The first and last time D.C. United came to Minnesota, it arrived at TCF Bank Stadium on a July night two summers ago and left a 4-0 loser to the expansion Loons on its way to MLS’ worst record that season.

Times do change.

On Sunday, D.C. United returns best in the East and undefeated in four road games (3-0-1), transformed by former Premier League star Wayne Rooney and a midfield remade with gifted players themselves behind him.

The all-time leading scorer in both Manchester United’s and England’s national team history, Rooney impressed the first time he faced Minnesota United last September, shortly after he left boyhood club Everton and the EPL for America and MLS.

Until then, Loons defender Brent Kallman had only seen Rooney play for Man U and in World Cups on television. All that changed during 90 minutes at DC United’s newly opened stadium.

“He was really good, the best player I’ve ever played against,” Kallman said. “His movement, his timing is on a different level.”

On Wednesday, Kallman and center-back teammate Ike Opara teamed to render L.A. Galaxy star Zlatan Ibrahimovic largely invisible. Sunday afternoon, their attention turns to Rooney and attacking midfielders Luciano Acosta, Paul Arriola and Lucas Rodriguez.

Ibrahimovic is the brash, physically imposing pure goal-scorer with a flare for the spectacular who likes to lurk around the goal, particularly the far post.

Rooney is a playmaker who roams the field and uses his smarts to create for both himself and his teammates. He and Acosta particularly have forged a partnership that Loons coach Adrian Heath deems one of the league’s best.

With Rooney now 33 and Ibrahimovic 37, neither is showing much of his age.

A former Everton star himself, Heath remembers Rooney from way back when, long before he even made his pro debut at age 16 in August 2002.

“We knew about him when he was 12 years of age,” Heath said. “Everybody at the club knew about him. He has had a great career. What is he, the top goal scorer for Manchester United, top goal scorer for England? It speaks for itself.”

Loons rookie defender Chase Gasper trained alongside Rooney and D.C. United for a week last summer, before his senior season at nearby Maryland. He watched Ibrahimovic play from afar, everywhere from Barcelona and Paris to Milan and Manchester. He did the same with Rooney for all those years with Man U and England.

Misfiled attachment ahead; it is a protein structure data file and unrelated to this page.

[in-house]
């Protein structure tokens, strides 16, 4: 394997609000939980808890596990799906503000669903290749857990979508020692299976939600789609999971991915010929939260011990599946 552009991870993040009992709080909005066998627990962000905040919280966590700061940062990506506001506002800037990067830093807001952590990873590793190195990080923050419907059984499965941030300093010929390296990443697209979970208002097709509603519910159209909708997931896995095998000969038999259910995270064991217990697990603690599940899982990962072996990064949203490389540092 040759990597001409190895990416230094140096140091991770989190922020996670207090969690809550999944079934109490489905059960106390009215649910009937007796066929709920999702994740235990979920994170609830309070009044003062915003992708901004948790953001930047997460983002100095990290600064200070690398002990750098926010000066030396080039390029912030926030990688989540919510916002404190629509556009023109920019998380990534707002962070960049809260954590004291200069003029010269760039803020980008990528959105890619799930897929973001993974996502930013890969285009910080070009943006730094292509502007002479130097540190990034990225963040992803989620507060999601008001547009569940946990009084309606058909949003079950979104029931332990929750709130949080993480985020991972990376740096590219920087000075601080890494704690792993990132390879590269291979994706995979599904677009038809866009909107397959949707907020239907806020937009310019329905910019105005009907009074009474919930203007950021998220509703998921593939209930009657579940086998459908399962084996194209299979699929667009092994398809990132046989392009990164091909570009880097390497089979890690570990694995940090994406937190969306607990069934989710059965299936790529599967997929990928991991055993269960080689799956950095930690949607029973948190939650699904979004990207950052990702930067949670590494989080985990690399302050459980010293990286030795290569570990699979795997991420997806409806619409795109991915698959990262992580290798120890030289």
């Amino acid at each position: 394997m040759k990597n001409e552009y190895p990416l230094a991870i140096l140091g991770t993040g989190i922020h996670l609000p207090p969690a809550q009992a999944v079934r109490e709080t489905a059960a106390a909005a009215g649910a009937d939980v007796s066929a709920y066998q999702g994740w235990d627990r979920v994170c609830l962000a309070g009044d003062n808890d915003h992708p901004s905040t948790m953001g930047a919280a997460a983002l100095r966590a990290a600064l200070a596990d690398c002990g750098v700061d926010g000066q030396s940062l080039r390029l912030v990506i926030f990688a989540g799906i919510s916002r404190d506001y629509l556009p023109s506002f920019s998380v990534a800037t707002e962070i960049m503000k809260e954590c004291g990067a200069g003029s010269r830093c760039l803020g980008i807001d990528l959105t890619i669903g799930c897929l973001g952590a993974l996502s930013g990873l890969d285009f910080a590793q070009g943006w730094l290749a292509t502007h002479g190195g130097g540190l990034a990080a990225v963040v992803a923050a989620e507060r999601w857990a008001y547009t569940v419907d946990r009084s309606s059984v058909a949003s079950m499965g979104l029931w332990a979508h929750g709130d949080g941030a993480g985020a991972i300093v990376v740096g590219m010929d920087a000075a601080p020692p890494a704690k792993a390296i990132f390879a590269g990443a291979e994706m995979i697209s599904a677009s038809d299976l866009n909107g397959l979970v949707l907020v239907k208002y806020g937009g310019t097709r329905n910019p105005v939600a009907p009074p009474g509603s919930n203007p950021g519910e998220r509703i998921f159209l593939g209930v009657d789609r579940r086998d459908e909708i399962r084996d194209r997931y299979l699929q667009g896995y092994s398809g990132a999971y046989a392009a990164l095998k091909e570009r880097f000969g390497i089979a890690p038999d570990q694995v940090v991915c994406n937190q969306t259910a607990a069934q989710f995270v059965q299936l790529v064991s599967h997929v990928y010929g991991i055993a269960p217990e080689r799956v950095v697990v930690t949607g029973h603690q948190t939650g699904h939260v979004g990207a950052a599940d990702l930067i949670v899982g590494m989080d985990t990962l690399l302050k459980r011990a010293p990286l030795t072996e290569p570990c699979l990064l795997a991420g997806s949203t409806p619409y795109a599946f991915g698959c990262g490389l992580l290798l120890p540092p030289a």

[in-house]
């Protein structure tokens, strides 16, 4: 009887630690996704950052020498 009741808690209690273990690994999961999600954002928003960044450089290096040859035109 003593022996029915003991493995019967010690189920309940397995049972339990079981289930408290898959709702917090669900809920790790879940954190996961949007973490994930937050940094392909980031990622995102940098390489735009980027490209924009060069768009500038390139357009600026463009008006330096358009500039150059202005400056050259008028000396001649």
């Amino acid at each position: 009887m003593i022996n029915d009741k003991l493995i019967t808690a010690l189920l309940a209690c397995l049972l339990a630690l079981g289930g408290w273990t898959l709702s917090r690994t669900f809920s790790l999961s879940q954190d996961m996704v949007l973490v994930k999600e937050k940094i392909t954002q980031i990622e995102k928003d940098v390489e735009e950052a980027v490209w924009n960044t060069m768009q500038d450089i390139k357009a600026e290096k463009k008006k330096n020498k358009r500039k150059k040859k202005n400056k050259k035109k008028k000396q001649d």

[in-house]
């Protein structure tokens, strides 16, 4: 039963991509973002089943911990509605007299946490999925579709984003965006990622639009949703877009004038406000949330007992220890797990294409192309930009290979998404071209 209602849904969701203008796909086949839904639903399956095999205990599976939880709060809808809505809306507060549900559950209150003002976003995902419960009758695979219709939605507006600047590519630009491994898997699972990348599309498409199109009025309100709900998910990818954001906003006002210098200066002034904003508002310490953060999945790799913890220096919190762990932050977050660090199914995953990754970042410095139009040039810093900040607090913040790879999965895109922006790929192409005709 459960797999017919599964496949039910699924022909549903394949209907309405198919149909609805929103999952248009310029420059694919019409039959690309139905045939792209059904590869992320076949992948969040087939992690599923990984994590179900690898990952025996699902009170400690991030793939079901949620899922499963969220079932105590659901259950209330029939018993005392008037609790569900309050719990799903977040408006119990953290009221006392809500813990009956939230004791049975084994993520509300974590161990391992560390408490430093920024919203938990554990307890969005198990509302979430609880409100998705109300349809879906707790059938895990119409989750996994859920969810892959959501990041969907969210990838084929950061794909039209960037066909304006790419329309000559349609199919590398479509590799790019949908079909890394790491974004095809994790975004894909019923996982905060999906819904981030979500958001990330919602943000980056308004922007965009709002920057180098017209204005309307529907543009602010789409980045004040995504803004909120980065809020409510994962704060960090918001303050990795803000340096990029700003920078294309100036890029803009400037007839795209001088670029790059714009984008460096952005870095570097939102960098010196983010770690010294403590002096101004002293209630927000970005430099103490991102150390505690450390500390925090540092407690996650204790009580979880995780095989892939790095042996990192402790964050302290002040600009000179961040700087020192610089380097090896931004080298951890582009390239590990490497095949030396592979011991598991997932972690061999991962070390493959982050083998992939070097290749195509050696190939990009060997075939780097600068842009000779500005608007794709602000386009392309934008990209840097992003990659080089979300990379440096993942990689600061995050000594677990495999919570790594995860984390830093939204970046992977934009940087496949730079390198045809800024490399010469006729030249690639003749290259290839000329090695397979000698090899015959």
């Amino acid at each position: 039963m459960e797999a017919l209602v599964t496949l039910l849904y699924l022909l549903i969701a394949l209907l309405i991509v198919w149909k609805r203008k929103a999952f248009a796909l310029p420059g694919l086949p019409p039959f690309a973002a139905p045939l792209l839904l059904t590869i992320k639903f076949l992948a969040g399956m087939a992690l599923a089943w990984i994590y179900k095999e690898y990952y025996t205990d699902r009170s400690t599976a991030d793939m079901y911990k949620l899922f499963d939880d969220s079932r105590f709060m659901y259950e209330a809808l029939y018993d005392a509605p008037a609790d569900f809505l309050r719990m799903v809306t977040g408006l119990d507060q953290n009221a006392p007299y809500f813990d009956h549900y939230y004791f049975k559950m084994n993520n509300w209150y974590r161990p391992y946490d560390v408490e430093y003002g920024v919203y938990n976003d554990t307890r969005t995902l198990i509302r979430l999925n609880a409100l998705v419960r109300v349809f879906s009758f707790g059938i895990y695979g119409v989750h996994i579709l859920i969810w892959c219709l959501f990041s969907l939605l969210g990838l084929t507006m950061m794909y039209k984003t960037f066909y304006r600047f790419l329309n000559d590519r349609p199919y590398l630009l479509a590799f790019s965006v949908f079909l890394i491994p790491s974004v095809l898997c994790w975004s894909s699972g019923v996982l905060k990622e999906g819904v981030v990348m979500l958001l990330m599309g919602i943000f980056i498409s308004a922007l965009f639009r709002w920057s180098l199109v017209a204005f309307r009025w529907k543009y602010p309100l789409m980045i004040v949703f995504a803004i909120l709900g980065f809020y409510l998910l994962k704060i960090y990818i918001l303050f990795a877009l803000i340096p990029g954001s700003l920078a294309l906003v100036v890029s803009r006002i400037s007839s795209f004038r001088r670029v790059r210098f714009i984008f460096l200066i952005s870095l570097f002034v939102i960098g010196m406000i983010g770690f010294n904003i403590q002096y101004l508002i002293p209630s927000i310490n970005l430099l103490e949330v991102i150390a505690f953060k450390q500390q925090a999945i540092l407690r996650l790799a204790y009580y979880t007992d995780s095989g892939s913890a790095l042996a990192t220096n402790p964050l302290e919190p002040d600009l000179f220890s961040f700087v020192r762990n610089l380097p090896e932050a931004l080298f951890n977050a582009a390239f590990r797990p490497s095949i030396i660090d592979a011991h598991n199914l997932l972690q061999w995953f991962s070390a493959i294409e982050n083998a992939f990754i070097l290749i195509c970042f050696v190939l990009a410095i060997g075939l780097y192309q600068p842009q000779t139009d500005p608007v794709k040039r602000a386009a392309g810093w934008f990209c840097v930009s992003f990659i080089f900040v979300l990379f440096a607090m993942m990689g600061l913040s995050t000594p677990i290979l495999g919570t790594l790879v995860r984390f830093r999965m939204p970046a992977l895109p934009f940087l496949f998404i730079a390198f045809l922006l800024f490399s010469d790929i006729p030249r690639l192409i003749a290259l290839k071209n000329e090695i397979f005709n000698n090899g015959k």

“I watched a lot of guys, but I remember watching those two specifically,” Gasper said. “You dream about it when you’re younger. It was always so much fun watching both those guys play wherever they were.”

Dreams turned reality when he played alongside Rooney for that one week.

“If you didn’t know who he was, you’d never guess he was an international superstar at Manchester United,” Gasper said. “He’s such a humble, down-to-earth guy with everybody from the veterans to the youngest guys on the team. He works hard. Every practice, he gives it everything.”

Gasper has seen Rooney transform his hometown MLS team in the standings and change his own loved ones inside the Beltway some as well.

“People like my friends and family who aren’t even really into soccer, even they know his name,” Gasper said. “When they hear Wayne Rooney plays for D.C. United, they want to go watch the games. He has attracted a whole new demographic of fans, not only to D.C. but all of MLS, too.”

Kallman isn’t ready to vouch for a changed MLS just yet, but D.C. United’s turnaround since Rooney signed a 3½-year contract last June speaks to his impact with one team.

Sunday’s game will remind Kallman of that all over again.

“It’s a way different task,” Kallman said. “It feels like he’s constantly manipulating you, like he’s pulling you around to where he wants. It’s going to be a team effort, just like it was against the Galaxy. Just make sure we’re in good spots and we’re defending because he brings a whole different kind of challenge.”